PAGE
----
of the name of a battle. We started out at one o'clock, and at five o'clock we opened fire on the rear of the rebels, who were just then opening fire on General Judah's forces. The battle, although it has been often described, is not altogether well understood, on account of most correspondents having written from the gunboats, and were of course unable to see much of the fight. The river-road runs along nearly close to the bank of the river. About two miles back of the river, on the north side, runs a long range of hills, down over which comes a road running to the river at the island. About three hundred yards above this pike road was a small private roadway leading north into some corn-fields, while a large wheat-field separated the two roads from each other. The rebels had encamped on Saturday night in the corn-fields at the end of the by-road or lane, and General Judah's men coming down on the pike road had come on them almost unawares, the density of the morning fog having obscured the rebels from their view. The rebels fired on the advancing column, throwing them into temporary disorder, and were preparing to make a charge, when the gunboats opened on them from the river, and at the same time the Second and Seventh Ohio, of General Hobson's force, opened on them in their rear, having just come in a little way above the pike road, by which General Judah's forces had come up from Portsmouth. This staggered them for the time, and Colonel Saunders coming up immediately afterward with two pieces of artillery, threw two shells in their midst. Fired at from all sides, what could they do? Separating in two columns, one part of — their force pushed forward to the right only to find themselves completely surrounded, and they quietly submitted themselves prisoners of war. Colonel Dick Morgan surrendered his command to General Shackleford, while Colonel Duke and Colonel Smith were cut off in a ravine, where they surrendered themselves to their captors. At this time the prisoners numbered about eight hundred and fifty. About forty-five men had succeeded in crossing over into Kentucky before the fight commenced. A portion of the rebels who ran to the left, at the end of the fight, numbering two hundred, marched under Colonel Johnston to Reedsville, where they succeeded in crossing over, with the loss of about twenty-five men who were killed by the fire of the gunboats. Another portion went up to Longgreen Bottom, stealing all that lay in their way, crossing over at Harrisonville, and turning right around, struck for the river again, about forty miles below Buffington, where Coleman of Colonel Cluke's command surrendered all his force to about fifty men. The balance of Morgan's band accompanied their leader to Columbiana County, where they were all captured by General Shackleford. So ends the great Morgan raid. It has proved one of the most remarkable events of the war, and God grant it may never be repeated. * * *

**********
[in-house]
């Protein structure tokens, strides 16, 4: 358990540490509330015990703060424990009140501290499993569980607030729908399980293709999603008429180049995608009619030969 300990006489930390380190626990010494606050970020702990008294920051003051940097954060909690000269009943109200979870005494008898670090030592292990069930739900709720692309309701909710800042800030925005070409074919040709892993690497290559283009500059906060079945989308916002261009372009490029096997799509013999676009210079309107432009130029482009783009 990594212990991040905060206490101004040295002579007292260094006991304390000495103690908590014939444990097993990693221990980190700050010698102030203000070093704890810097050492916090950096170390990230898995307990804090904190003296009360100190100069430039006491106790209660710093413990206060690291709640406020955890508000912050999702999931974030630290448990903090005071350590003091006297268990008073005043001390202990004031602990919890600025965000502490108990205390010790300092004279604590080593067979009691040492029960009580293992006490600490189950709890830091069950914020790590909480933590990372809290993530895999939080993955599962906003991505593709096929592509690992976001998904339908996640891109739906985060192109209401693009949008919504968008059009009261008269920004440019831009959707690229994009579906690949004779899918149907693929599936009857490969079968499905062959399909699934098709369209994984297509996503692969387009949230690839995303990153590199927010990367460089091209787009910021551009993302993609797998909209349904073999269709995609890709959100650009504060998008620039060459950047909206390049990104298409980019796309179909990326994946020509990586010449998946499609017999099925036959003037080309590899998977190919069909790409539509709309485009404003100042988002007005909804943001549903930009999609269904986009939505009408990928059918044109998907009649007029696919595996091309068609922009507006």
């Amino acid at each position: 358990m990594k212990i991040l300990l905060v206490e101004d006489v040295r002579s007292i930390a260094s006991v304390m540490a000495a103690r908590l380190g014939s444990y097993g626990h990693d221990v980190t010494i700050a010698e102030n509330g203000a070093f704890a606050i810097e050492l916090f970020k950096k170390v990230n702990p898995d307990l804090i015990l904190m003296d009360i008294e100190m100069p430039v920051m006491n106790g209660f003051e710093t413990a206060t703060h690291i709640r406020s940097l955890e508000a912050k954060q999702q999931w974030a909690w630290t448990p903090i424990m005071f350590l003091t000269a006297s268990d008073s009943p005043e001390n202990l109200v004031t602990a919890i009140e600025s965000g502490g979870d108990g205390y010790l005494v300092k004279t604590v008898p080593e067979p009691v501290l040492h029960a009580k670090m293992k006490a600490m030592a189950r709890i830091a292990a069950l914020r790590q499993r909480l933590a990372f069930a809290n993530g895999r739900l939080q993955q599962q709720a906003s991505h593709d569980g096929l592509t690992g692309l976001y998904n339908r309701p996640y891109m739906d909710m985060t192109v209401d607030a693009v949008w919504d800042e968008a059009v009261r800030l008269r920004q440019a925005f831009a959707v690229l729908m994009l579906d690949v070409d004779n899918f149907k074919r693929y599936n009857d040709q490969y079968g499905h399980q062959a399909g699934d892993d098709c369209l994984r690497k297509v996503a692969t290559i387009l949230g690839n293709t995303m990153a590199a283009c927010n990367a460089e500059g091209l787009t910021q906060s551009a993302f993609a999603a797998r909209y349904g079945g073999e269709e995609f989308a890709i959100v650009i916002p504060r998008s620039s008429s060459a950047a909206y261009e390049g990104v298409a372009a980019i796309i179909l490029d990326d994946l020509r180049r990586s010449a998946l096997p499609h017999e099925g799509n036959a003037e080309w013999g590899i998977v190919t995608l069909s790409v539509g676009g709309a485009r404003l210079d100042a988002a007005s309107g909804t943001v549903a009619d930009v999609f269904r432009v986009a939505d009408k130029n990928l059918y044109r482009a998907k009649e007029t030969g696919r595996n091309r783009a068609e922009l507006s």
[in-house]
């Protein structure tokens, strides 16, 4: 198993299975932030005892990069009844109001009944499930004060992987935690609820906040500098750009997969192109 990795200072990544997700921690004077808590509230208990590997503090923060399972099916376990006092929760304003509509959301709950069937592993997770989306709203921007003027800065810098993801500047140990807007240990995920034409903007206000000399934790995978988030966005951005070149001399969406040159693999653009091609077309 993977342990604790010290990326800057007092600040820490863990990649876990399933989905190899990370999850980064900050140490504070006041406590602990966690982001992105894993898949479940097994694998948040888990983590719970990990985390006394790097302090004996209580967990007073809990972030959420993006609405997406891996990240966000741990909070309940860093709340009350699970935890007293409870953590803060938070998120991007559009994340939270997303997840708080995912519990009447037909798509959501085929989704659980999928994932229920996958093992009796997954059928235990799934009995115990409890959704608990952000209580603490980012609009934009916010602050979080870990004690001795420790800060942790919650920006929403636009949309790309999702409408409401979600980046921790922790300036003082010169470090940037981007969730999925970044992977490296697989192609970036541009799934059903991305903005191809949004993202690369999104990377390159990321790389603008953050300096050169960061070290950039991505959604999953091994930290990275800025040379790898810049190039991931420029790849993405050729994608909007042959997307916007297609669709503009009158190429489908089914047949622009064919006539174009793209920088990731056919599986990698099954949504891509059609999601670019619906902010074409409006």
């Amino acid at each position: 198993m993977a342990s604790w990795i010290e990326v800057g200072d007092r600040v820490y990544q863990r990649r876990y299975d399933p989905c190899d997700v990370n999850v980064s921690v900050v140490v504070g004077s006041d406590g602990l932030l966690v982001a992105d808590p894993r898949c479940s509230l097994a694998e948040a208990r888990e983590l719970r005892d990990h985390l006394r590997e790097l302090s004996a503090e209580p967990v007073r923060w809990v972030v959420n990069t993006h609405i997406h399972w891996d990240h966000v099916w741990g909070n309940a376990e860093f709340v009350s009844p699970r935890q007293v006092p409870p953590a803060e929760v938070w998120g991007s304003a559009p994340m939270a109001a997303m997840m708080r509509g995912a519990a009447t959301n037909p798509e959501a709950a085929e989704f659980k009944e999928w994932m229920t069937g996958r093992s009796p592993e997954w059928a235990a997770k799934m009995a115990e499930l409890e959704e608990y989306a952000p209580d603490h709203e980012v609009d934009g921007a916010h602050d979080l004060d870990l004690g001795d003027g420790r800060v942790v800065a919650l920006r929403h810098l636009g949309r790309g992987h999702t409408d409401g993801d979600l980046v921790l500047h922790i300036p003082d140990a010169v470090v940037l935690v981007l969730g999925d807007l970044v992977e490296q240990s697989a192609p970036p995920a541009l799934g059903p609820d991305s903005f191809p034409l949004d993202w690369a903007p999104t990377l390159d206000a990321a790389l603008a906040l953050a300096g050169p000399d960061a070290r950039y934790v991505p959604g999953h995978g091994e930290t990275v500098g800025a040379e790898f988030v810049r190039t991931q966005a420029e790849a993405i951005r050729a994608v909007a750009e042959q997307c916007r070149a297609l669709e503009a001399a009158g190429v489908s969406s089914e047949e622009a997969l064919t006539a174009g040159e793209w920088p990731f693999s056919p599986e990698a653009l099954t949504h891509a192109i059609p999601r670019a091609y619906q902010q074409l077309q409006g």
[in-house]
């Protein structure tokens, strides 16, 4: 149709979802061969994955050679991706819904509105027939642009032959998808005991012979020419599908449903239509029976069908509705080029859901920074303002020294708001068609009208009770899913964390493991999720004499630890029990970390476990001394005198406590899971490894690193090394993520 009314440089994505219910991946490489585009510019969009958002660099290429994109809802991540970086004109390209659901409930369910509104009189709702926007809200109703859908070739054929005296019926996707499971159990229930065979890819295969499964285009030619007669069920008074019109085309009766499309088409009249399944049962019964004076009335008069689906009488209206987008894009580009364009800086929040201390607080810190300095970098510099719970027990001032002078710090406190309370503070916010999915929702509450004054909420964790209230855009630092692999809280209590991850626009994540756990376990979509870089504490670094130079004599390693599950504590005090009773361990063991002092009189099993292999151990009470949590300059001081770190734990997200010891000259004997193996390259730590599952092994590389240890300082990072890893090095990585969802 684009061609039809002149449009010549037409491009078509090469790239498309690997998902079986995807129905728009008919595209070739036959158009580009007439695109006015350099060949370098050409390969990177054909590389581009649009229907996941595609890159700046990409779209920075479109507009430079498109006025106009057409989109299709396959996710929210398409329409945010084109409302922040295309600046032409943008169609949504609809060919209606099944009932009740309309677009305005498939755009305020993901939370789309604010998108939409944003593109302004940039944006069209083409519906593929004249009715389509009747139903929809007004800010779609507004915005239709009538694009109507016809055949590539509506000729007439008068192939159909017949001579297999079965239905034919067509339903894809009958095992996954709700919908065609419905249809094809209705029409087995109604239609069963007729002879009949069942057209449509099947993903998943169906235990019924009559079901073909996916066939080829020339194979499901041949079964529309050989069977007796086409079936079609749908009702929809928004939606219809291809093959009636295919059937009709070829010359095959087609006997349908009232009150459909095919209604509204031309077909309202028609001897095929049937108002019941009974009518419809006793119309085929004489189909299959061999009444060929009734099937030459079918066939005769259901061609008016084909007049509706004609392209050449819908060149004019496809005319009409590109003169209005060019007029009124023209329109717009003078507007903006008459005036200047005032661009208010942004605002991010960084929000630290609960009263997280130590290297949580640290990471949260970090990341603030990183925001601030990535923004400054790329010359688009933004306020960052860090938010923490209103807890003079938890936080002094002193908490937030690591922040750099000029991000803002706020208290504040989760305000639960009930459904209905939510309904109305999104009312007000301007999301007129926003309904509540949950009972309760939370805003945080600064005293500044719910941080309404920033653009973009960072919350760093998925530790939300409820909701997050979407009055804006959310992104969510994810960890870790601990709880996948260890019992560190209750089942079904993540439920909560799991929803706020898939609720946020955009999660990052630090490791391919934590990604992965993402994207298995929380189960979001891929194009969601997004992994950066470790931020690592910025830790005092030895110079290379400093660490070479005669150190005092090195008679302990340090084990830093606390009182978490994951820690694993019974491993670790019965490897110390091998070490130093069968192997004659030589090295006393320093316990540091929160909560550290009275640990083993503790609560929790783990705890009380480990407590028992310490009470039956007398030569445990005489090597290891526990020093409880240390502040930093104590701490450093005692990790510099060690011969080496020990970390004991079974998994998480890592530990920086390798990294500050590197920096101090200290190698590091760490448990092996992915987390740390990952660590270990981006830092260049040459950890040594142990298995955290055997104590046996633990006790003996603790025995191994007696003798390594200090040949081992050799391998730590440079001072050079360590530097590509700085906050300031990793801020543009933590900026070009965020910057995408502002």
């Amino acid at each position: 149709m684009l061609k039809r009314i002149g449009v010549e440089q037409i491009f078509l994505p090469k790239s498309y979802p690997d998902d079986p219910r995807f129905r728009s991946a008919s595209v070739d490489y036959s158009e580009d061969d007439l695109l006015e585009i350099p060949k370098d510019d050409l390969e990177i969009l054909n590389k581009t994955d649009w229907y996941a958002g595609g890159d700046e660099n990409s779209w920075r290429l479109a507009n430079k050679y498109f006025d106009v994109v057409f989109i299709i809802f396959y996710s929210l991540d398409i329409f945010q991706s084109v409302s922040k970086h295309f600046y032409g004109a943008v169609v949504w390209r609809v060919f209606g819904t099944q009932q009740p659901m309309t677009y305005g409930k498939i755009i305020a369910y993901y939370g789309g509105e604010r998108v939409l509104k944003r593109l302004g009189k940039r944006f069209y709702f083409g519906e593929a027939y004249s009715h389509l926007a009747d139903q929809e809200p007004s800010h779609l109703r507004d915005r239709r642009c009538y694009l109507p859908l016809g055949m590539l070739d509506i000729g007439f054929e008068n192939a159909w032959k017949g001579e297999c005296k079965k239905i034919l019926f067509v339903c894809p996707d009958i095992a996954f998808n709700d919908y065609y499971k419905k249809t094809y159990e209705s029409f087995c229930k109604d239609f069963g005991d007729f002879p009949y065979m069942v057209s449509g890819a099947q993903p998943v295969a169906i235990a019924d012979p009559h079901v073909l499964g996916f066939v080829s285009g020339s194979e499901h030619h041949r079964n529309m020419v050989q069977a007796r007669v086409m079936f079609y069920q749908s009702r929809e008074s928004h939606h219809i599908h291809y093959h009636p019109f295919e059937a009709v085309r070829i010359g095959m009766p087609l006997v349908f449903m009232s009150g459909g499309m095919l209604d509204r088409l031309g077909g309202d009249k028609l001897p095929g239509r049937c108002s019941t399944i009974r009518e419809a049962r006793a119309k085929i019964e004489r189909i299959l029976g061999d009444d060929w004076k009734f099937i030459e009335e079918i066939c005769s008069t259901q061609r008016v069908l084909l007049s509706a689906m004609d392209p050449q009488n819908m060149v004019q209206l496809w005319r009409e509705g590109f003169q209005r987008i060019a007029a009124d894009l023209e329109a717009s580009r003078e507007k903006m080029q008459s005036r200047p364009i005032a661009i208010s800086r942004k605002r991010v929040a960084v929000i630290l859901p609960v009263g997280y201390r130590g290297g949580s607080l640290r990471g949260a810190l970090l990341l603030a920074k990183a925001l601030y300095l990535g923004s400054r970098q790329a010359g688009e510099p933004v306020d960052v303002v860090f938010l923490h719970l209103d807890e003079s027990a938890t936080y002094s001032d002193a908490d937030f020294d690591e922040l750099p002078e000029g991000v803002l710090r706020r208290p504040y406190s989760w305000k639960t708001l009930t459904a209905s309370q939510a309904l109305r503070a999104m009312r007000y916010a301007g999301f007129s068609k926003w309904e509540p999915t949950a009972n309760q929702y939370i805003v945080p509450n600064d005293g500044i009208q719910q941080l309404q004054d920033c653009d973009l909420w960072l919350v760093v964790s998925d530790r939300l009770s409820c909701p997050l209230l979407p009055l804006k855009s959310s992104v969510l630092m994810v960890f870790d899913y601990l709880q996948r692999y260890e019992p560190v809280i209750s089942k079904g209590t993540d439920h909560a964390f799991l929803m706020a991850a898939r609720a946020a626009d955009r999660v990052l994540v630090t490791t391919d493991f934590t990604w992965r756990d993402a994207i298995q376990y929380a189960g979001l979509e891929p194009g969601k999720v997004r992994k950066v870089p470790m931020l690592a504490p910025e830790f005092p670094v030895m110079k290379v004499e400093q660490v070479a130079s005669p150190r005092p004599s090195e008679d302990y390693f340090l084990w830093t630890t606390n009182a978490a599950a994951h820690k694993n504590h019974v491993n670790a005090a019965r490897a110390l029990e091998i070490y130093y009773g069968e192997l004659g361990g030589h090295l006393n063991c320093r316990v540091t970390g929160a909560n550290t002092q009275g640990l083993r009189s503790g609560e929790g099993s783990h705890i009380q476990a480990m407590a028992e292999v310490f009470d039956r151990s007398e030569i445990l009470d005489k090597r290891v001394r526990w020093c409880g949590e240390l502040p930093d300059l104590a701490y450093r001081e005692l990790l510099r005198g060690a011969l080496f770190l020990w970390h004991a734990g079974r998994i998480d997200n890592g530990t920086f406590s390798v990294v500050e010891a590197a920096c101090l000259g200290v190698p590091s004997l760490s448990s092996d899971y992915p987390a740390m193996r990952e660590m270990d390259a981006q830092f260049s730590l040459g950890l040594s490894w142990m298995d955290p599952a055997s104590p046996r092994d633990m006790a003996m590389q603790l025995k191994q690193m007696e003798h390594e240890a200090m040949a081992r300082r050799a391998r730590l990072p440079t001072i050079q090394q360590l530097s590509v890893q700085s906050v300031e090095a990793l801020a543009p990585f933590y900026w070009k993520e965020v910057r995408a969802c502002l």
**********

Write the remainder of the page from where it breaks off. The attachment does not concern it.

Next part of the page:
The battle of Buffington Island.
State of the “Beautiful River” was broken for the first time during the threatened invasion under Bragg; but fate reserved for a rebel of far less military calibre and importance the remarkable event of bringing about and causing the first battle of the war in Ohio, and the first in her history as a State. But the sensation of the State is over, and the great Morgan raid is over forever. The long, tedious, and perplexing pursuit of Morgan has ended at last in a victory such as will not only add lustre to our land and naval forces engaged, but render famous the scene of his defeat, which is, without doubt, the deathblow to the brilliant career of the notorious and wonderfully successful guerrilla chief. The local press of the State has chronicled from time to time the progress of the rebel force toward the point where it was met and defeated, and it only now remains to recount in a necessarily general manner. Buffington Island lies in the Ohio River close to the Ohio shore, about thirty-five miles above Pomeroy, and was chosen by the rebels as a place of crossing into Virginia on account of the shoals between it and Blennerhasset's Island, twenty miles above. They had doubtless been well advised of the movements of our forces sent from all points, to either head them off or keep them confined to the only route eastward for them, until they reached the mountainous region and the eastern frontier. Without following, then, the progress of Morgan's march eastward, we will take a glance at his course previous to the morning of the battle. Yesterday, Sunday, the nineteenth, Morgan's right kept the main or shore-road, from Pomeroy, having sent out skirmishers to feel the strength of that town and Middleport. This was on Friday night, but if he had any intention to attempt to ford at Eight Mile Island, he abandoned it on account of a show of resistance made by a small body of home guards, with a piece of ordnance made of cast-iron, and used only to fire salutes. A skirmish took place, in which the rebels lost two men killed and two or three wounded, and the home guards had one man slightly wounded and lost their gun, which, however, the rebels contemptuously left behind, after they found its utter uselessness. The main body were advancing on the road from Vinton, and uniting with the right, the entire force took the old stage-ron;d to Pomeroy, and pushed for Buffington Island, or rather the shore opposite, which it reached, it is supposed, at two o'clock on Sunday morning. When General Judah started from Portsmouth on Thursday evening, the sixteenth, it was expected that an engagement would take place; for reliable information had been received at the headquarters of Colonel P. Kinney, commander of the post, during the afternoon, that the rebels